“You are putting metal junk under the Red Sea? Are you crazy?” the skeptics asked, as a life-size elephant statue was introduced into Dahab’s lighthouse diving site last week. But Abd El Rahman Elmekkawi and the i-Dive Tribe had studied the project thoroughly: the rusting of these maxi-size metal structures would allow corals to grow on it, creating an artificial new reef.
The initiative, a part of the Tribe’s Under Water Museum Coral Reef Preservation Project, includes a team of engineers, designers, divers and artists “all working together to remove toxic materials and create artistic ecofriendly statues,” Elmekkawi told BarakaBits.
The third of the series, the 800 kg elephant was built by artist Hamed Mohamed and his assistant Ahmed Hany using recycled metal parts, such as an old TV set, bicycle wheels and Shisha pipe pieces. The first two sculptures, representing the Egyptian god of sun Horus and Bess (the God of happiness), had already been transported at 14 and 18 meters under the water in a process where diving companies, Bedouin communities and i-Dive Tribe’s 50 members took part.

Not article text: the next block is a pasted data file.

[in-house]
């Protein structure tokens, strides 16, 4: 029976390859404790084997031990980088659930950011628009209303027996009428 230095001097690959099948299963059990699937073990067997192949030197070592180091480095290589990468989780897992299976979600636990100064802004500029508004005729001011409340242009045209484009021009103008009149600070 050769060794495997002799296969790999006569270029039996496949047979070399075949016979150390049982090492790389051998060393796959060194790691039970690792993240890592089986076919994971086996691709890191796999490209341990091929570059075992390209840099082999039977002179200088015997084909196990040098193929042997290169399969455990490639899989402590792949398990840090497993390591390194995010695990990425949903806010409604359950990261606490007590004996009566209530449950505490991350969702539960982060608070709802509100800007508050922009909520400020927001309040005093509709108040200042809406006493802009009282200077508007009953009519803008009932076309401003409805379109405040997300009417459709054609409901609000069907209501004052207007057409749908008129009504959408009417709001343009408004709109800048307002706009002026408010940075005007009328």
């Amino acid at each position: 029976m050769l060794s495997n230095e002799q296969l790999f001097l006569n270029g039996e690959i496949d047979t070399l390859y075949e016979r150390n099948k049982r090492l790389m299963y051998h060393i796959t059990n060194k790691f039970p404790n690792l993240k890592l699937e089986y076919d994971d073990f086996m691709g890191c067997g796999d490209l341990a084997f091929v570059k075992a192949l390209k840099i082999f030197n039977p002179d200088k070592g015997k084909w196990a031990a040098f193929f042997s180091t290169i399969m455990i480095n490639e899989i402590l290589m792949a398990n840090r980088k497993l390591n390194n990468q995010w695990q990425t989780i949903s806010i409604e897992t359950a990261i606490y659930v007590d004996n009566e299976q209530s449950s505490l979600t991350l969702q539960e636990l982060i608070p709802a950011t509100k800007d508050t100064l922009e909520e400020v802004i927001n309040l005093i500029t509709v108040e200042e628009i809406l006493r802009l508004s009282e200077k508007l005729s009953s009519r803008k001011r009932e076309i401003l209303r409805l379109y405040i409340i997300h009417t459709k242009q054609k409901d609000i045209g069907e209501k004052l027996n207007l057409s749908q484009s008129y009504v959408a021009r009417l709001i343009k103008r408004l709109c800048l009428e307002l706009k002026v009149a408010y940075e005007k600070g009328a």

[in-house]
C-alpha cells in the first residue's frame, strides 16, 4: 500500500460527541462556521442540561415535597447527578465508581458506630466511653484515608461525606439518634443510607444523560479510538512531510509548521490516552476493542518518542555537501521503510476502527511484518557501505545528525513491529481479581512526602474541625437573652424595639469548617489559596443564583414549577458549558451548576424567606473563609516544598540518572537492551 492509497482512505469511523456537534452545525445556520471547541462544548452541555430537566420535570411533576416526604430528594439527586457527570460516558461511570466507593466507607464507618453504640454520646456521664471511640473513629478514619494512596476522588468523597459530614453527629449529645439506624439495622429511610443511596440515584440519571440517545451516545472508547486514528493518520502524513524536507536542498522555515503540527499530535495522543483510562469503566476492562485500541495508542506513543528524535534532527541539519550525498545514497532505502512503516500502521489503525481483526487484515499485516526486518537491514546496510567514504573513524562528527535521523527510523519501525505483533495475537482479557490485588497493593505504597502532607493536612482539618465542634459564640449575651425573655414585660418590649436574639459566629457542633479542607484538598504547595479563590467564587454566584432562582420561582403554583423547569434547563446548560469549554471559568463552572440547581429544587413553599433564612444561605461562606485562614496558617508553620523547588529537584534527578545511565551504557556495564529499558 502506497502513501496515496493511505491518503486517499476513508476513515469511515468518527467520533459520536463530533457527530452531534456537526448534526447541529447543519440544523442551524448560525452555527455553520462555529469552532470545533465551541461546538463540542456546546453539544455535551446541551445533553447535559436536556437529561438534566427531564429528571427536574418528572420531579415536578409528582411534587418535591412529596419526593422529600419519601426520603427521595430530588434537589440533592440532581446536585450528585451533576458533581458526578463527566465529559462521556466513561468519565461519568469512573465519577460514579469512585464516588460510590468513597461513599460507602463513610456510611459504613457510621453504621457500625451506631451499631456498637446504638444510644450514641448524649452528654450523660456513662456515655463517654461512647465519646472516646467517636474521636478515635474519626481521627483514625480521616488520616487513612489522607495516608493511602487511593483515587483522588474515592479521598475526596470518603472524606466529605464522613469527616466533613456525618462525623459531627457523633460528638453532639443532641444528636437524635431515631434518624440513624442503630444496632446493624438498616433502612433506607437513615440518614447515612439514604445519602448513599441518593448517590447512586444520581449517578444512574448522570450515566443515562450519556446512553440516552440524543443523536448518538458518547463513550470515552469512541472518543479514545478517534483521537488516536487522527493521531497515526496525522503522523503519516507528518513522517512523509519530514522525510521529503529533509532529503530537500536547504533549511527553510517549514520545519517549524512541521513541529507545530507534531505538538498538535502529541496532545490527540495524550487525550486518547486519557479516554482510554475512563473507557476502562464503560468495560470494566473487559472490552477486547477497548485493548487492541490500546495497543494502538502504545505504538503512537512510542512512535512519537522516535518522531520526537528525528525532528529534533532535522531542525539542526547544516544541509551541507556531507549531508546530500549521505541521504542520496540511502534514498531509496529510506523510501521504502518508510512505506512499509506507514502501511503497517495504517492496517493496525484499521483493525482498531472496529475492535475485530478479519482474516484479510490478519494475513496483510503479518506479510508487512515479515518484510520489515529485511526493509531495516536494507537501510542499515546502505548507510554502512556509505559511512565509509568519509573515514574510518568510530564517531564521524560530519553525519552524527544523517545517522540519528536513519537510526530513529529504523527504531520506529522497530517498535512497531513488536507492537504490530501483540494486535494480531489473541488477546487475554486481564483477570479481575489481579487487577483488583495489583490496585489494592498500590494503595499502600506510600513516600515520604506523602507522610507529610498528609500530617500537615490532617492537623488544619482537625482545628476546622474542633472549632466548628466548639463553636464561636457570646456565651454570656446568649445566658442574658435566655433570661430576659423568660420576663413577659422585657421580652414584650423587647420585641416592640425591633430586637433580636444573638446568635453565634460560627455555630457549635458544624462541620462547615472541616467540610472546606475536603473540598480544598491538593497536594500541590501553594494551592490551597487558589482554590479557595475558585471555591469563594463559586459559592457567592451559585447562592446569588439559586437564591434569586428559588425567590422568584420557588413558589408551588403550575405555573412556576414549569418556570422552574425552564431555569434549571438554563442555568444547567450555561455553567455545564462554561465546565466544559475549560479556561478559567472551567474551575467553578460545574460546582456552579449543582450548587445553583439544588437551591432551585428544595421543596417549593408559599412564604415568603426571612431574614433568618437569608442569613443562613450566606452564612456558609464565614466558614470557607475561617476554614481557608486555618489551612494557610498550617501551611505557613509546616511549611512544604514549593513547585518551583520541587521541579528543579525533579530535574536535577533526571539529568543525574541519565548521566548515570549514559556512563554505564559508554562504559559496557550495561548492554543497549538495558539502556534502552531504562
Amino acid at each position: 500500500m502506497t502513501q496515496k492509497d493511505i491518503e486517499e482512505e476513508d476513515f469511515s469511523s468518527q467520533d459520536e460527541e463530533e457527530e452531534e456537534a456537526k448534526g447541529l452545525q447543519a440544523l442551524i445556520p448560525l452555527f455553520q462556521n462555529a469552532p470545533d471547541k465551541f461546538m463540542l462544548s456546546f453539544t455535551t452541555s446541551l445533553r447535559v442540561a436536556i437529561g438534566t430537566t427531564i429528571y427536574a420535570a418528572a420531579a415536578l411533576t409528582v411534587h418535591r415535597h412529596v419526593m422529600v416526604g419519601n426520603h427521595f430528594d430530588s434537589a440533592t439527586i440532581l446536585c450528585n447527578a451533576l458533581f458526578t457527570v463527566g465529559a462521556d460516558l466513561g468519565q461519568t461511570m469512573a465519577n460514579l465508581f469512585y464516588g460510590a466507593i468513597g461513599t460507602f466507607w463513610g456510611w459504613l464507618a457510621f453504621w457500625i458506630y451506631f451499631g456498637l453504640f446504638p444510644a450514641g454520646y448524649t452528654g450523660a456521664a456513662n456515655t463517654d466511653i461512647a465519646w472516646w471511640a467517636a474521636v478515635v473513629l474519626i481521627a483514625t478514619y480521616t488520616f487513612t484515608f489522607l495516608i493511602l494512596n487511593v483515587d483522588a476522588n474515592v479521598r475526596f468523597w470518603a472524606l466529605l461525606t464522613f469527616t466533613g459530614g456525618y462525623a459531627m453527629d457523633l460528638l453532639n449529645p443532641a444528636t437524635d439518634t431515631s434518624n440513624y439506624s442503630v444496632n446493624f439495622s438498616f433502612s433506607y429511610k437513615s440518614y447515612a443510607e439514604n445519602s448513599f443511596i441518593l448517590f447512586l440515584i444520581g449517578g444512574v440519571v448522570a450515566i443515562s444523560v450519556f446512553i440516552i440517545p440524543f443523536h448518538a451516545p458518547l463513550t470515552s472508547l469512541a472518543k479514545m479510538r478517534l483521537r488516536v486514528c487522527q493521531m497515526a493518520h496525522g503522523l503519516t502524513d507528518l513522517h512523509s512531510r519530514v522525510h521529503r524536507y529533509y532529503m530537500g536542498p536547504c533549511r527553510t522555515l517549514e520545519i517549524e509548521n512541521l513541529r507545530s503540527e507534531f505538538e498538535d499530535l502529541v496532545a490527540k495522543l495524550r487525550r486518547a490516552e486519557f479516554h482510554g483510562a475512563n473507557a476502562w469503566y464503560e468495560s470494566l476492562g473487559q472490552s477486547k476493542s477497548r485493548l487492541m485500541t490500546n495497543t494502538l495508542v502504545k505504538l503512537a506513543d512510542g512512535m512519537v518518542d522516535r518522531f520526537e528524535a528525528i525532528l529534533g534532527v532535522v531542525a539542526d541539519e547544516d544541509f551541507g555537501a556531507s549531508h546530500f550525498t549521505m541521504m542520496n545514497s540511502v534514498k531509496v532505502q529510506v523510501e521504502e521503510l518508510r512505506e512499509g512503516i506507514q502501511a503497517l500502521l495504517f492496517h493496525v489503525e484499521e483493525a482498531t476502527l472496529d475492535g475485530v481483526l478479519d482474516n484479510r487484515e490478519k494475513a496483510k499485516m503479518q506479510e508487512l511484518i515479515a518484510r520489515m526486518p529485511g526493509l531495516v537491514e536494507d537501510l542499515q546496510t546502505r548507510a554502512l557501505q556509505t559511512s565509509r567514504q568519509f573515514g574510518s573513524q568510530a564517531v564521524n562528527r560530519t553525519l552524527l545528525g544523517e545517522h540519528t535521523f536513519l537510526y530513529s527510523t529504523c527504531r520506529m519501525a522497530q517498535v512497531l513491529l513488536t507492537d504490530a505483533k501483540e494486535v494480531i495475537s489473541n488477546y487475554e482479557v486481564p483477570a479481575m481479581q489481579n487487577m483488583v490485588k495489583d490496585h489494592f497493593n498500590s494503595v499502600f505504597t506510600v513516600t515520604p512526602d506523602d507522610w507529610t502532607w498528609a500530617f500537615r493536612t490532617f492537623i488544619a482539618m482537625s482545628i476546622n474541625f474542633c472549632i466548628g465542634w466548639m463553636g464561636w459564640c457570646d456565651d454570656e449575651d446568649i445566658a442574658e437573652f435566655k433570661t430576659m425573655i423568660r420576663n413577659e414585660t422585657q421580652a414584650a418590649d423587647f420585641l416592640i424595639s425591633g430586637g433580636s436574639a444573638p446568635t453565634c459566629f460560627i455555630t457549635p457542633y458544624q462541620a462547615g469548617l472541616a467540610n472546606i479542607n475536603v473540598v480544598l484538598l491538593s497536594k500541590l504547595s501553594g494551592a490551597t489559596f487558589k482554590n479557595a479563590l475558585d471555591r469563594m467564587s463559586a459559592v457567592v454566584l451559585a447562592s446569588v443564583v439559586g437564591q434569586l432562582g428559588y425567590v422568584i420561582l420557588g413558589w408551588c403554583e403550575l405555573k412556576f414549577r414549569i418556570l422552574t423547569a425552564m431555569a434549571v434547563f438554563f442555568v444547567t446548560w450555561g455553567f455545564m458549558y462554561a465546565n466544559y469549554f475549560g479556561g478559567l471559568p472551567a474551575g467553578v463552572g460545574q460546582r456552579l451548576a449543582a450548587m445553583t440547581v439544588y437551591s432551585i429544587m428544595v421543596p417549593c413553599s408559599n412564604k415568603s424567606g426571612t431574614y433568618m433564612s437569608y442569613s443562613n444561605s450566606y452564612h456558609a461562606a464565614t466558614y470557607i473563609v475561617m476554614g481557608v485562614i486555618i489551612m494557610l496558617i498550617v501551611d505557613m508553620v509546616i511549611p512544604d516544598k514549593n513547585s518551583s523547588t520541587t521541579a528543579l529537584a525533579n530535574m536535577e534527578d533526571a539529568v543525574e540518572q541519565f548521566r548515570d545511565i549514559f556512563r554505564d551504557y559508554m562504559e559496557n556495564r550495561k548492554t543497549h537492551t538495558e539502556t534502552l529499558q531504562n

Should we expect to see the corals flourishing on the colorful metal soon? “We already have three statues placed 3 years ago, and there is already coral growing on it, so that is a good sign,” says Elmekkawi.